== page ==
Relief panel from Nimrud, Iraq. (229.9 x 187 x 5.7 cm), Metropolitan Museum of Art No. 31.72.3. OA Public Domain.
This relief panel is from Northwest Palace at Nimrud, which is situated in modern day Iraq. Nimrud was a monumental site of various palaces and temples, with the most magnificent and perhaps the best understood archaeological remains, being that of the Northwest Palace, built by Ashurbanipal II (883-859 BC). The palace was decorated with an elaborate series of reliefs which boasted of the achievements and power of the Assyrian state. The panel was originally acquired by H. C. Rawlinson who gifted it to William Frederick Williams in 1854. The panel eventually ended up in the care of Union College, who sold it to C.E. Wells for J.D. Rockefeller. It was eventually gifted to the Metropolitan Museum of Art in New York in 1931 by J.D. Rockefeller, where it is now on display along with other Assyrian antiquities in Gallery 401.
The panel portrays a winged supernatural figure, which faces left, and has the head of an eagle with a male human body. These figures appear throughout the palace in a series of reliefs which were originally painted in vivid colours, but these pigments have sadly not survived. The figures are representative of the supernatural population rather than representing divine beings and are slightly different in form with some being human-headed and others eagle-headed figures. They appeared in the doorways and in close proximity to the throne room. Figurines were commonly buried under doorways for protection in this period and had some similarities to the ones in the Northwest Palace relief scenes. The figures, therefore, have complex meaning and significance and there has been much speculation about the symbolism contained within the relief series.
What the figure holds has been highly contested. The object in its right hand has been thought to be a purifier, but others have argued that it is in fact a bucket. The object in the left hand has proved more puzzling but is thought to be a cone, representative of a special implement used by Mesopotamian farmers in a ritual action whereby the date-palm tree was fertilised. This tree is thought to be representative of prosperity and alludes to the idea of protecting the Assyrian state. The figures’ presence within the palace hints at the extent to which the king has gone to ensure the state is protected. The figure is elaborately dressed and bedecked in jewellery which makes references to divinity and was ostentatious in its design.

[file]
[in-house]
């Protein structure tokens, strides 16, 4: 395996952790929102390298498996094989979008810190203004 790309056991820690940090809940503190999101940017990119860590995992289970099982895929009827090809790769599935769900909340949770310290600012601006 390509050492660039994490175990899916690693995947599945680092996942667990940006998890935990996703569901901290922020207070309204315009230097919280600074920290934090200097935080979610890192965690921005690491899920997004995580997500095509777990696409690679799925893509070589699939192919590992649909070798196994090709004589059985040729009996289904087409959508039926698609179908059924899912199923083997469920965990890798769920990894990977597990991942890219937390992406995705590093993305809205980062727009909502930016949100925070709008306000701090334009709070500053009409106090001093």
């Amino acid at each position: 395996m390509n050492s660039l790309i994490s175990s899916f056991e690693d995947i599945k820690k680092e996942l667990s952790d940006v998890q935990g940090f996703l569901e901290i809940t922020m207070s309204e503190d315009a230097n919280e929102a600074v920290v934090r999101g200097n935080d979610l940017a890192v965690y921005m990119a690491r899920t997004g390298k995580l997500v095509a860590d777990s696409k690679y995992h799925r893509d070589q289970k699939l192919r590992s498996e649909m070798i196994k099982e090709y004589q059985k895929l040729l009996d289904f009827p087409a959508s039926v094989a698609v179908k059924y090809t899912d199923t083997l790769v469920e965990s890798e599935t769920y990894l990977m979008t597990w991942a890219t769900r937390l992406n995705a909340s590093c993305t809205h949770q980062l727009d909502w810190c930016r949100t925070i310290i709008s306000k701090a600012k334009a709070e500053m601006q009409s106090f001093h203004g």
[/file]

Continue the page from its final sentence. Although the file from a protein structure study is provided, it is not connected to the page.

These relief panels are unique in that they contain an inscription which cuts across the imagery. This inscription runs throughout the entire relief series, often in the middle of the image. The inscription was in cuneiform script and written in Akkadian, although it is unlikely that many people who frequented the palace would have been able to actually read the inscription, they would have been aware of its significant and powerful presence. The inscription details the achievements of Ashurbanipal II, and discusses the heritage and royal titles of Ashurbanipal, before detailing his extensive military and building campaigns. It has been suggested the inscription was also used in the palatial decoration, as it had magical connotations and contributed to the protection of the palace, king and more widely the Assyrian state.
Cline, E. and Graham, M.W. (2011) Ancient Empires from Mesopotamia to the Rise of Islam. Cambridge: Cambridge University Press.
Crawford, V.E and Harper, P. O and Pittman, H. (1980) Assyrian Reliefs and Ivories in the Metropolitan Museum of Art: Palace Reliefs of Assurnasirpal II and Ivory Carvings from Nimrud. New York: Metropolitan Museum of Art.
Metropolitan Museum of Art. Relief Panel- https://www.metmuseum.org/art/collection/search/322595 (2021) Accessed 14th March 2021.
Seymour, M. Nimrud- https://www.metmuseum.org/toah/hd/nimr_1/hd_nimr_1.htm (November 2016) Accessed 14th March 2021.
|This post was written by Emily Porter-Elliot, who is currently studying for an MA in Ancient Visual and Material Culture at the University of Warwick. Emily did her undergraduate studies in Archaeology at Cardiff University. Emily’s research interests are in museums and their collection histories and is especially interested in how museums sometimes controversially display artefacts.|